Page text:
Zap2it’s Jacqueline Cutler is traveling with National Geographic Channel as part of their “Great Migrations Preview Trip” to Kenya, Africa. Her appreciation and enthusiasm for NGC’s content and award-winning programming led them to offer this precious opportunity to her first, as one of only two hand-picked U.S. press members to join the safari. For several incredible days, Jacqueline has a front-row seat to all the behind-the-scenes activity that goes into filming this seven-part global programming event that will follow millions of animals during their life-and-death migration across an ever-changing world. This first-of-its-kind production will have its television premiere in November.
Day Five: Tuesday, Sept. 14
Before I jump into today, remarkable even by those who live in the bush, I must tell of last night.
The strict rule at the camp is no one must ever go out alone at night. Last night, it was proven why. A guide, with a heavy flashlight and stick, was walking me to my tent, about three city blocks from where everyone congregates. There’s a bar, a hut to charge electronics and a restaurant.
The unmistakable scent of elephant poop hit me.
“Yes, we have elephants tonight,” the guide says with about the same level of enthusiasm that a waiter tells of daily specials. Some people would linger. I am not among them. I wasted no time in getting to my room. OK, I ran. Soon we could feel the ground vibrate and this morning, signs of the elephant.
The day officially started at 5:50 a.m. with a wake-up. What happens if you sleep in, where are the animals heading? But we were in jeeps and out by 6:30. We pass zebra and impala as the sun rises over Masai Mara.
Wildebeests are becoming commonplace; topi, waterbucks and gazelle roam. It’s cold enough that a long-sleeved shirt and sweatshirt are welcome. The sun rises fast and hot, and soon the stench of rotting animals hits.
Everyone hopes to see the crossing, when thousands of animals, in the midst of their migration, jump into the Mara River to get to the other side, maybe 50 yards, but it’s down a short, steep embankment.
This crossing is vital to the migration from Tanzania’s Serengeti to Kenya’s Masai Mara. Lions lay low in the grass and the guide estimates some 6,000 wildebeest are gathering. A marabou stork, the size of a fourth grader, stands watch.
The wildebeest sound like a cross between goats bleating and cows mooing. We’re in the middle of the herd, as they run around us. Rush hour will never look the same. Nothing will.
Our driver spots elephants. Yes, one would think they are easily found, but this is a very big place. Soon, we are maybe 10 feet from a small herd, three adults, one not quite grown and two calves. We are close enough that I hear the grass being ripped from the ground.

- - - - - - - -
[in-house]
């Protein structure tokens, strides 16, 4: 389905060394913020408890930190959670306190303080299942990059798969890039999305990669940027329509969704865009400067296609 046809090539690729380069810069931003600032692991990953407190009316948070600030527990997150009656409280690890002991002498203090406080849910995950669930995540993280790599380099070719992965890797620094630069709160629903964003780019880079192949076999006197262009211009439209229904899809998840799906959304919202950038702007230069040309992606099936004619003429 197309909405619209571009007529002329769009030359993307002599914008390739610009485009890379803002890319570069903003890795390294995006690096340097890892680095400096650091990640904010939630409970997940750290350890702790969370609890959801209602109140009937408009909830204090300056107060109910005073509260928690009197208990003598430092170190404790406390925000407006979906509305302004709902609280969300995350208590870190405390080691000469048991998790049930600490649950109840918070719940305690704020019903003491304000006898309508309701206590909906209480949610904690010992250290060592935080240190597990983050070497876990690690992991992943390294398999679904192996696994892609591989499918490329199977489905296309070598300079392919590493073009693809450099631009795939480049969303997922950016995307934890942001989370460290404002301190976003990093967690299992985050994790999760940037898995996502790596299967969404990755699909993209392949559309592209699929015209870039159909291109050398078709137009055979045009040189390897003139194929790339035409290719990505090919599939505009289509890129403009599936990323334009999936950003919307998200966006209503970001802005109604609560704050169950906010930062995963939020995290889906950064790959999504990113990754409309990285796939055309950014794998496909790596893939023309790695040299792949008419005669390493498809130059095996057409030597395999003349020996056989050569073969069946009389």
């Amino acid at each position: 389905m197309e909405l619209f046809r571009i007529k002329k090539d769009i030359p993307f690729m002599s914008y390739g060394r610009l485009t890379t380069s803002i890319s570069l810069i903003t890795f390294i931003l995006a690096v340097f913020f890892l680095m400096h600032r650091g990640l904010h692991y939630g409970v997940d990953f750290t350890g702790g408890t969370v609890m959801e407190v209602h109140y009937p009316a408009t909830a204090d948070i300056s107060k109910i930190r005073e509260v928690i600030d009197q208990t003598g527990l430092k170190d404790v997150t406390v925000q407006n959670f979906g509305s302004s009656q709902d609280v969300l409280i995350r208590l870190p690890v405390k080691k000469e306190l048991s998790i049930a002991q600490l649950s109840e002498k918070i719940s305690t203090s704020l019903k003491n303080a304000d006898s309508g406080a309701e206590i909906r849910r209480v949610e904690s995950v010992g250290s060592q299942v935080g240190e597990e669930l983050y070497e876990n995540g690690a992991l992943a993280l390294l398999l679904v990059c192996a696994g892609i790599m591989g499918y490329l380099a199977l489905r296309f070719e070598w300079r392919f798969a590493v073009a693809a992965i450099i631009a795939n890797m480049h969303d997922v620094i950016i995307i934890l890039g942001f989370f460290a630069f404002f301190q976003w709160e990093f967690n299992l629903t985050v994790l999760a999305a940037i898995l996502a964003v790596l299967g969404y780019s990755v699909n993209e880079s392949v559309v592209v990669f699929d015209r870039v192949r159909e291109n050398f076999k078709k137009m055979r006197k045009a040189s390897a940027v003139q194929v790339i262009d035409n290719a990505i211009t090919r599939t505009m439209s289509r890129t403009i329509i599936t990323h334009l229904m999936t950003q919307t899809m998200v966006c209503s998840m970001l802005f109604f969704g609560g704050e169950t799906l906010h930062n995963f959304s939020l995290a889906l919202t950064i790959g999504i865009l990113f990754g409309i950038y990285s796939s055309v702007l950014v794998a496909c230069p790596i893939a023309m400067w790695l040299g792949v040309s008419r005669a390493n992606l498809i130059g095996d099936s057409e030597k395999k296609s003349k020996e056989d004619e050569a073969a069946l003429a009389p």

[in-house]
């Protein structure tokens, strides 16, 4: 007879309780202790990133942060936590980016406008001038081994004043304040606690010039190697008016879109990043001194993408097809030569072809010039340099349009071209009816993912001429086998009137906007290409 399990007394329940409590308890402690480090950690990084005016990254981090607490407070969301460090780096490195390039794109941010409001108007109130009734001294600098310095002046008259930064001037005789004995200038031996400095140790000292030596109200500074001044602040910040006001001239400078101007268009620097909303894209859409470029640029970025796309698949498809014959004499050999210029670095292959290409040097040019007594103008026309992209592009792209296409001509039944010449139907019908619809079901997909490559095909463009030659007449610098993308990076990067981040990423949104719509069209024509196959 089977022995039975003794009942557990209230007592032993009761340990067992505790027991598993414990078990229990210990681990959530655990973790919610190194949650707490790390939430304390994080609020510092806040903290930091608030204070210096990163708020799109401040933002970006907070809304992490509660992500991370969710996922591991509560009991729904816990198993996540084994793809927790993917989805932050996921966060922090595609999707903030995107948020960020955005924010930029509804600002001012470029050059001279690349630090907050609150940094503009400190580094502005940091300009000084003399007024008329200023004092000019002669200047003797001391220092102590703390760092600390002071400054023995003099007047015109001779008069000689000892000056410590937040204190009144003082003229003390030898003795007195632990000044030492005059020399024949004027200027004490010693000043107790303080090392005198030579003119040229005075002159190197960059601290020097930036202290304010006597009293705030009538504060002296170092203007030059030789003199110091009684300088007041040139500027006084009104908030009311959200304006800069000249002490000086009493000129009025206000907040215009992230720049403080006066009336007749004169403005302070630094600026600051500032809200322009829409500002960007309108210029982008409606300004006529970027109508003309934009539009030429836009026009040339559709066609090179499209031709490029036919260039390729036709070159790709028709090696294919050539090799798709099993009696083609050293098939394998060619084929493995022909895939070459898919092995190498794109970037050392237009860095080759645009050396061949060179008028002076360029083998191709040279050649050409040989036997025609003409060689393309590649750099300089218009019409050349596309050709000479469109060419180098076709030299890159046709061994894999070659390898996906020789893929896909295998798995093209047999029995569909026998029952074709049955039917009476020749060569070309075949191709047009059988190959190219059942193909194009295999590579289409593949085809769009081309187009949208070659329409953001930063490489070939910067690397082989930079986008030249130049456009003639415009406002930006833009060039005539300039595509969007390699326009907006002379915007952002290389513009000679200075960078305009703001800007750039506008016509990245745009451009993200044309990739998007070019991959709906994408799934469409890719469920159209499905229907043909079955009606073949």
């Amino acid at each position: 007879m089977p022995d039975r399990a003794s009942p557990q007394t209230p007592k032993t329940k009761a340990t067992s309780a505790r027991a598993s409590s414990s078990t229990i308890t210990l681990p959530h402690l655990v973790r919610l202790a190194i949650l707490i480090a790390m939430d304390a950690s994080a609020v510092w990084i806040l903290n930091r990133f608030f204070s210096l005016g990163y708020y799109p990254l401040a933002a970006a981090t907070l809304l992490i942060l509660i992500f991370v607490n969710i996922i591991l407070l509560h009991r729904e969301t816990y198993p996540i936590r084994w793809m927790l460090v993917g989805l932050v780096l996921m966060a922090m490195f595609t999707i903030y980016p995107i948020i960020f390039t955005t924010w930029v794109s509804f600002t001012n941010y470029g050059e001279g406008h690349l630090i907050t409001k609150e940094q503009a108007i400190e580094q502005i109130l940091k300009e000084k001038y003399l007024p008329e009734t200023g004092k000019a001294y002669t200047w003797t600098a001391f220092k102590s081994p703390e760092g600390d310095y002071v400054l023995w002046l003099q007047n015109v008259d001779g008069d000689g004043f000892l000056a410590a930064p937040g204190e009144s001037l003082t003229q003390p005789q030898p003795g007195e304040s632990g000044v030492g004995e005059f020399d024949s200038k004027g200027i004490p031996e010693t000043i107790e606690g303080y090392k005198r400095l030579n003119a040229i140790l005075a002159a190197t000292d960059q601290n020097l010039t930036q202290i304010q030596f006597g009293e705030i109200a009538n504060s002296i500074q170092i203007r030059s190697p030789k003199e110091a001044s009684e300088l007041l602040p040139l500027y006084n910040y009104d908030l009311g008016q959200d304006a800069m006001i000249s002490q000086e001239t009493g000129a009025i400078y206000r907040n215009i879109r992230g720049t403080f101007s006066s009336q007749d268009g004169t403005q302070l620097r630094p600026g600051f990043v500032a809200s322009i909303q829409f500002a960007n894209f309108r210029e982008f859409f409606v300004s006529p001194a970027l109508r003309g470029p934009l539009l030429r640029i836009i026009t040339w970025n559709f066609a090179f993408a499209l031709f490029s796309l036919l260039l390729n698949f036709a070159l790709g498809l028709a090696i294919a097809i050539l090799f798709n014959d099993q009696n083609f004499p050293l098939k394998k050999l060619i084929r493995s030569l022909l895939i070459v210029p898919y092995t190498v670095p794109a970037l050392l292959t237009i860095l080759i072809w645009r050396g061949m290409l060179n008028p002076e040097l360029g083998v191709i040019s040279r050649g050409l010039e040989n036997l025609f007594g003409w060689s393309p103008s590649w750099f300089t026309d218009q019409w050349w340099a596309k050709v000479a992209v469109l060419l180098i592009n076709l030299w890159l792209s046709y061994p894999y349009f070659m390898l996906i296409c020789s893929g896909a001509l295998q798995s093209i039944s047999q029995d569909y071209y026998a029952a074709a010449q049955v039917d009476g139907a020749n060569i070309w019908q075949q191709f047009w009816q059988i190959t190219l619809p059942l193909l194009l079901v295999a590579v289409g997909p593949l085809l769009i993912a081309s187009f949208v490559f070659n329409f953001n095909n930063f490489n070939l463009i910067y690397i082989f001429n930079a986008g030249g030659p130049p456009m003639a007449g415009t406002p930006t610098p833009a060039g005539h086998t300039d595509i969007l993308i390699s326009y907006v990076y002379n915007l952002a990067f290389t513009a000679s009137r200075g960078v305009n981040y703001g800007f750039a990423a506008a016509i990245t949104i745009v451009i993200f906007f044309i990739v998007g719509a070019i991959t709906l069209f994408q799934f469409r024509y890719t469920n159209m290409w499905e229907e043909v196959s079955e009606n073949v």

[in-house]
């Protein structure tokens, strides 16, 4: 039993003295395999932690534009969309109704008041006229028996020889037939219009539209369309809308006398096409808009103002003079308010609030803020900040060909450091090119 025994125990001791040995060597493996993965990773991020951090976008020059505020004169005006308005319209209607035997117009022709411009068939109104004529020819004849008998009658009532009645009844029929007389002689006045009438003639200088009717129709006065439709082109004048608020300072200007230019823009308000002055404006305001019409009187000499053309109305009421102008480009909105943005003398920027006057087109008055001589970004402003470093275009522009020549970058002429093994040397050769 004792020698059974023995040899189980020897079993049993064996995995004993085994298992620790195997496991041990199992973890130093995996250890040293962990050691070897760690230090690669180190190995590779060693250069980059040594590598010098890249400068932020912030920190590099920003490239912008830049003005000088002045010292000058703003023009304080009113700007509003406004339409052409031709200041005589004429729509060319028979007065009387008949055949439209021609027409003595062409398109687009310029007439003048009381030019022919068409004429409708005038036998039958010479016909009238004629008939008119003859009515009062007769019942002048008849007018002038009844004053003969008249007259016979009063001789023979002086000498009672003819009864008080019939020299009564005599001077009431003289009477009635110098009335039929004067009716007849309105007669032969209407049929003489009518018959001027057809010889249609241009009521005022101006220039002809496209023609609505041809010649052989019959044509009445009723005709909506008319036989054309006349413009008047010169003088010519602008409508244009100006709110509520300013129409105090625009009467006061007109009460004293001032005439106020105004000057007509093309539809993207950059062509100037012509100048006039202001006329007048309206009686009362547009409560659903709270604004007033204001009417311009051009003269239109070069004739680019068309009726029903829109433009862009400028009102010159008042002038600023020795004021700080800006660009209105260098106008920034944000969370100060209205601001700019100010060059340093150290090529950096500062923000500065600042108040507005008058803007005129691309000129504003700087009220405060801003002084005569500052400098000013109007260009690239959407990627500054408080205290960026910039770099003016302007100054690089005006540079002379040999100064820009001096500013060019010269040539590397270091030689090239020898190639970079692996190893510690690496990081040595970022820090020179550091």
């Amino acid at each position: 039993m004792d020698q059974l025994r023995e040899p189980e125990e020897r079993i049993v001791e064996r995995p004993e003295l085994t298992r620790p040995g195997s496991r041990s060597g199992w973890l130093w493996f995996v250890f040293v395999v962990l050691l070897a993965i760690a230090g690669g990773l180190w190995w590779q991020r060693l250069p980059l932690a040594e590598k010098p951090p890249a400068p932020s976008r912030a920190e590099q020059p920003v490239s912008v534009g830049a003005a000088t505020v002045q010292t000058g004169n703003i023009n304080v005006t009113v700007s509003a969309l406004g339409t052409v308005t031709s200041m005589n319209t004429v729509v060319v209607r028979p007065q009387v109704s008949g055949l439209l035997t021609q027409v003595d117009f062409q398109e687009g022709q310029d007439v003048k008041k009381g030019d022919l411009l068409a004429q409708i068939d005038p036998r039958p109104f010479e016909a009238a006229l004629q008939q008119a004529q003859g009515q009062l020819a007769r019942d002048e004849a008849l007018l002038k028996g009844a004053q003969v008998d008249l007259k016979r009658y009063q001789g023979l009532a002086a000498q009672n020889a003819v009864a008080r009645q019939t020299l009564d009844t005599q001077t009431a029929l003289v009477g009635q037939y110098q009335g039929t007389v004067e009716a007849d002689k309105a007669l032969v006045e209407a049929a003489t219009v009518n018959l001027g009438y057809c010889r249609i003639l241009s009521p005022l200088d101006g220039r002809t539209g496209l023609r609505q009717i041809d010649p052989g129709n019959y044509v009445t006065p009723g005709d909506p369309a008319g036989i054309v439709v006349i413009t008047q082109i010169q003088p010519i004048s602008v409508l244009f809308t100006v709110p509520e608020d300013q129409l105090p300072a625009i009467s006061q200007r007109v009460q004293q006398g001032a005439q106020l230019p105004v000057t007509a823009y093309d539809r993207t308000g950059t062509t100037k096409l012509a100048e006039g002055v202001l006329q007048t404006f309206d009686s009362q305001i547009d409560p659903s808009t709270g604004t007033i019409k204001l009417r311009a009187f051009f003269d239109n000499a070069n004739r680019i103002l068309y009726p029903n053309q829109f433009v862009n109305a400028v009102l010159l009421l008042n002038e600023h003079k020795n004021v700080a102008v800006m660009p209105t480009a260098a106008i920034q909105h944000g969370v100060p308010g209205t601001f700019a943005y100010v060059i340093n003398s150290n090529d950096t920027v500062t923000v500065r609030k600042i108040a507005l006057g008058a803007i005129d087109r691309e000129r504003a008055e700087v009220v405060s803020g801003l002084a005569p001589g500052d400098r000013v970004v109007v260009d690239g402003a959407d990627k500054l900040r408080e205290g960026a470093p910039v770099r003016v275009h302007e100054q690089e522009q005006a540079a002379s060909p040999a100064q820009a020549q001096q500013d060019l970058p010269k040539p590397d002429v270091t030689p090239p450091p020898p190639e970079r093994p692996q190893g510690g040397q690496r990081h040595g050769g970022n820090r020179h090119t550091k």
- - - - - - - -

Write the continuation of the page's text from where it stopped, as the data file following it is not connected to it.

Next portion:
We are in the middle of nowhere, so when the jeep breaks down, you don’t call for roadside service. Our driver and guide, Moses, smiles.
“In the bush, push,” he says.
So we push the jeep out of a rut and he tinkers with it, and return to driving really fast and furious. This would be a high-ticket ride at any amusement park.
By 11-ish, we’re back at camp, for breakfast. I was going to visit a Masai village, as I want to learn more about their culture. I thought I had seen what there is to see in the bush. Thankfully, wiser people prevailed.
The buzz around camp was that the animals would cross this afternoon. Conservationist and filmmaker Dereck Joubert, who has lived in the bush for 28 years, and shot part of the National Geographic series, had not seen this particular crossing. We return to the bush. Thousands of animals are gathered. They seemed so ready to cross.
What was stopping them?
The smells of a fresh kill? A lion is a powerful deterrent.
Zebras were in one gathering, wildebeests in another, thousands and thousands of animals poised by the river, waiting. What are they waiting for? What will it take for one to jump in?
The current is rapid, and the water is brown and foamy. Crocs snap open massive jaws and the crocodiles that do show themselves are shockingly huge. Really, why would any animal in its right mind jump in? They must. It is part of their migration.
Hours pass, we inch along, other jeeps join. Soon it is a herd of humans in jeeps, jockeying for space. It’s extremely hot. Clearly, the animals are going to cross, it’s just a matter of when. The humans focus their cameras, and at 2:15 p.m. local time, three wildebeests finally jump in. Zebras had inched in then thought the better of it. Within 10 minutes, each animal jumps in; zebras bop as they swim, wildebeests just get the job done fast. They scamper up the far side go on, on their migration.
One zebra drowned (though I didn’t see it) and one small zebra had so much trouble crossing. When it finally made it across, people who had been hushed, in their small jeeps, cheered.
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